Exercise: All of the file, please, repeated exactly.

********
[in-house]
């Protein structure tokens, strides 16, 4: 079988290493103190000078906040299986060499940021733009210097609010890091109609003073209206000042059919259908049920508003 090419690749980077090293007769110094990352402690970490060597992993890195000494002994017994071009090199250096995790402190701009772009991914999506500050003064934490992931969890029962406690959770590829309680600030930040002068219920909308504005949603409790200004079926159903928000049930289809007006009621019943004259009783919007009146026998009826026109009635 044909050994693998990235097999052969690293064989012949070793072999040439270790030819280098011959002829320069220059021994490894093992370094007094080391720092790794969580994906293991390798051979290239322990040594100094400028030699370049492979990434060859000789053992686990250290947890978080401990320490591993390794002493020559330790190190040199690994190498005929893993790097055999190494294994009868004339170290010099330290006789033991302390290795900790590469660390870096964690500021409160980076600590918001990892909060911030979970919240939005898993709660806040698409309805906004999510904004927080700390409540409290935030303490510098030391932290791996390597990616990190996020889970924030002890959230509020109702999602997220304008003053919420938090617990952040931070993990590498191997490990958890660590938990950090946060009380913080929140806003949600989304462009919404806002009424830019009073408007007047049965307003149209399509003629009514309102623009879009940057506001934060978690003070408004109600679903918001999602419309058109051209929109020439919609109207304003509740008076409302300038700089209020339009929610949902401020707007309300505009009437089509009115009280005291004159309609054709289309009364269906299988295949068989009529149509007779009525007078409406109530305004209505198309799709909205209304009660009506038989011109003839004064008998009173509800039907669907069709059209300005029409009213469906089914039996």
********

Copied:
[in-house]
């Protein structure tokens, strides 16, 4: 079988290493103190000078906040299986060499940021733009210097609010890091109609003073209206000042059919259908049920508003 090419690749980077090293007769110094990352402690970490060597992993890195000494002994017994071009090199250096995790402190701009772009991914999506500050003064934490992931969890029962406690959770590829309680600030930040002068219920909308504005949603409790200004079926159903928000049930289809007006009621019943004259009783919007009146026998009826026109009635 044909050994693998990235097999052969690293064989012949070793072999040439270790030819280098011959002829320069220059021994490894093992370094007094080391720092790794969580994906293991390798051979290239322990040594100094400028030699370049492979990434060859000789053992686990250290947890978080401990320490591993390794002493020559330790190190040199690994190498005929893993790097055999190494294994009868004339170290010099330290006789033991302390290795900790590469660390870096964690500021409160980076600590918001990892909060911030979970919240939005898993709660806040698409309805906004999510904004927080700390409540409290935030303490510098030391932290791996390597990616990190996020889970924030002890959230509020109702999602997220304008003053919420938090617990952040931070993990590498191997490990958890660590938990950090946060009380913080929140806003949600989304462009919404806002009424830019009073408007007047049965307003149209399509003629009514309102623009879009940057506001934060978690003070408004109600679903918001999602419309058109051209929109020439919609109207304003509740008076409302300038700089209020339009929610949902401020707007309300505009009437089509009115009280005291004159309609054709289309009364269906299988295949068989009529149509007779009525007078409406109530305004209505198309799709909205209304009660009506038989011109003839004064008998009173509800039907669907069709059209300005029409009213469906089914039996």